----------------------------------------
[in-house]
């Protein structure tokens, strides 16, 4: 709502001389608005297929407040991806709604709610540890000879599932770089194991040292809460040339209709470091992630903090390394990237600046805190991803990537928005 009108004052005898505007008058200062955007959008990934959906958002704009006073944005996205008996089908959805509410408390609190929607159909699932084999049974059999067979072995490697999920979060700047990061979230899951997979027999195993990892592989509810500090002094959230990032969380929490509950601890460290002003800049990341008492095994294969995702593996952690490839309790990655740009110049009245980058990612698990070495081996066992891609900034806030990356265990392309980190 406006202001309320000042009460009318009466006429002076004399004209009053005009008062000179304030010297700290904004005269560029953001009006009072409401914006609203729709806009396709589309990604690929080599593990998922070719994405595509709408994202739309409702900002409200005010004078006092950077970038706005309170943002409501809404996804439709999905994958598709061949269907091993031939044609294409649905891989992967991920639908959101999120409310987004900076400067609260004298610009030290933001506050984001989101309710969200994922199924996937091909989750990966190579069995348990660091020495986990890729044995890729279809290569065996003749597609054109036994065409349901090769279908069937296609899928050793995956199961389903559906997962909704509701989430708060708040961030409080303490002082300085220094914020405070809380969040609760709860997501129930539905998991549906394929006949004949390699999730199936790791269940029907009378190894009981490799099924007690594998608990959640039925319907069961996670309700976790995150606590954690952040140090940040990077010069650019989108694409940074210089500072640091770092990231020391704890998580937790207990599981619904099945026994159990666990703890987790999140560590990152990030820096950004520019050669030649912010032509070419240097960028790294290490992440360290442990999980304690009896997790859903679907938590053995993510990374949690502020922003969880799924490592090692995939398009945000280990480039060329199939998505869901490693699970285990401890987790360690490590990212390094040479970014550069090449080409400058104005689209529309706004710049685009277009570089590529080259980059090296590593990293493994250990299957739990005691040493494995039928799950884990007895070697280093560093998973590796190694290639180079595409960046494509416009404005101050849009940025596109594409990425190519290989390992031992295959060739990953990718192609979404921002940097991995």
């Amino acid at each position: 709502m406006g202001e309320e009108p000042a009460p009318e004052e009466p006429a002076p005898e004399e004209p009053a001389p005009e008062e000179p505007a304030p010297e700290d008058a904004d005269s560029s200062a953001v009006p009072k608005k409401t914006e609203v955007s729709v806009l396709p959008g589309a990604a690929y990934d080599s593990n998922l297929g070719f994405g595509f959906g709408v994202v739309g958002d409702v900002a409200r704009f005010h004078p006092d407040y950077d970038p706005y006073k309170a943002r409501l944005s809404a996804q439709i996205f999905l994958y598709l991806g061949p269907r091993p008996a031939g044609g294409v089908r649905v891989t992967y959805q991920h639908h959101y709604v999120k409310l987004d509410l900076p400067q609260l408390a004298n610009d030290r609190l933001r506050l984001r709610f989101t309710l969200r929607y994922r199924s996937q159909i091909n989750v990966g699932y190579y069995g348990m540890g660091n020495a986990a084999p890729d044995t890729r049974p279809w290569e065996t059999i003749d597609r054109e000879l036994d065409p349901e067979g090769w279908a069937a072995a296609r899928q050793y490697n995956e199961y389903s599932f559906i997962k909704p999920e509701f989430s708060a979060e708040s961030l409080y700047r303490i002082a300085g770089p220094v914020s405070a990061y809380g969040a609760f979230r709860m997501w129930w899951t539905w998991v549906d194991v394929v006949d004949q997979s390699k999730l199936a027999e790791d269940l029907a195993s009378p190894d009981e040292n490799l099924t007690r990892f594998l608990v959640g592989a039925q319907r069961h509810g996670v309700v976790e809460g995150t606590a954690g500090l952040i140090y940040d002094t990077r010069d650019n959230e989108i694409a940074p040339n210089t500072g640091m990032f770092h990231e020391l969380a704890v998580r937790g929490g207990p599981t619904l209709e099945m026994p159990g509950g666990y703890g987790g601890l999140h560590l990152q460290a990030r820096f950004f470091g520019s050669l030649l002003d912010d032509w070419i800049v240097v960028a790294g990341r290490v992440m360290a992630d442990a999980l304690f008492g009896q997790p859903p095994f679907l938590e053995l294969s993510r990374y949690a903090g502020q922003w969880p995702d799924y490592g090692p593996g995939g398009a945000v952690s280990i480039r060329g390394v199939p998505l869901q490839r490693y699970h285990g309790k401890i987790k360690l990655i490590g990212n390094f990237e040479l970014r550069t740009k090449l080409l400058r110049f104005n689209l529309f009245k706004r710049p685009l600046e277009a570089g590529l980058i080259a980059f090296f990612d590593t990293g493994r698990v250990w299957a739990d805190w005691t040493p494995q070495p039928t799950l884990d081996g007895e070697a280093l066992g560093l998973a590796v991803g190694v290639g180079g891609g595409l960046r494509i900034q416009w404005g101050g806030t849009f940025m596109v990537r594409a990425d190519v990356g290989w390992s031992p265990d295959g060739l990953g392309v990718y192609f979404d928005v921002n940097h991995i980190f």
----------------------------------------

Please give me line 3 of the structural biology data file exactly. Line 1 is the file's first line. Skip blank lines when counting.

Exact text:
């Amino acid at each position: 709502m406006g202001e309320e009108p000042a009460p009318e004052e009466p006429a002076p005898e004399e004209p009053a001389p005009e008062e000179p505007a304030p010297e700290d008058a904004d005269s560029s200062a953001v009006p009072k608005k409401t914006e609203v955007s729709v806009l396709p959008g589309a990604a690929y990934d080599s593990n998922l297929g070719f994405g595509f959906g709408v994202v739309g958002d409702v900002a409200r704009f005010h004078p006092d407040y950077d970038p706005y006073k309170a943002r409501l944005s809404a996804q439709i996205f999905l994958y598709l991806g061949p269907r091993p008996a031939g044609g294409v089908r649905v891989t992967y959805q991920h639908h959101y709604v999120k409310l987004d509410l900076p400067q609260l408390a004298n610009d030290r609190l933001r506050l984001r709610f989101t309710l969200r929607y994922r199924s996937q159909i091909n989750v990966g699932y190579y069995g348990m540890g660091n020495a986990a084999p890729d044995t890729r049974p279809w290569e065996t059999i003749d597609r054109e000879l036994d065409p349901e067979g090769w279908a069937a072995a296609r899928q050793y490697n995956e199961y389903s599932f559906i997962k909704p999920e509701f989430s708060a979060e708040s961030l409080y700047r303490i002082a300085g770089p220094v914020s405070a990061y809380g969040a609760f979230r709860m997501w129930w899951t539905w998991v549906d194991v394929v006949d004949q997979s390699k999730l199936a027999e790791d269940l029907a195993s009378p190894d009981e040292n490799l099924t007690r990892f594998l608990v959640g592989a039925q319907r069961h509810g996670v309700v976790e809460g995150t606590a954690g500090l952040i140090y940040d002094t990077r010069d650019n959230e989108i694409a940074p040339n210089t500072g640091m990032f770092h990231e020391l969380a704890v998580r937790g929490g207990p599981t619904l209709e099945m026994p159990g509950g666990y703890g987790g601890l999140h560590l990152q460290a990030r820096f950004f470091g520019s050669l030649l002003d912010d032509w070419i800049v240097v960028a790294g990341r290490v992440m360290a992630d442990a999980l304690f008492g009896q997790p859903p095994f679907l938590e053995l294969s993510r990374y949690a903090g502020q922003w969880p995702d799924y490592g090692p593996g995939g398009a945000v952690s280990i480039r060329g390394v199939p998505l869901q490839r490693y699970h285990g309790k401890i987790k360690l990655i490590g990212n390094f990237e040479l970014r550069t740009k090449l080409l400058r110049f104005n689209l529309f009245k706004r710049p685009l600046e277009a570089g590529l980058i080259a980059f090296f990612d590593t990293g493994r698990v250990w299957a739990d805190w005691t040493p494995q070495p039928t799950l884990d081996g007895e070697a280093l066992g560093l998973a590796v991803g190694v290639g180079g891609g595409l960046r494509i900034q416009w404005g101050g806030t849009f940025m596109v990537r594409a990425d190519v990356g290989w390992s031992p265990d295959g060739l990953g392309v990718y192609f979404d928005v921002n940097h991995i980190f």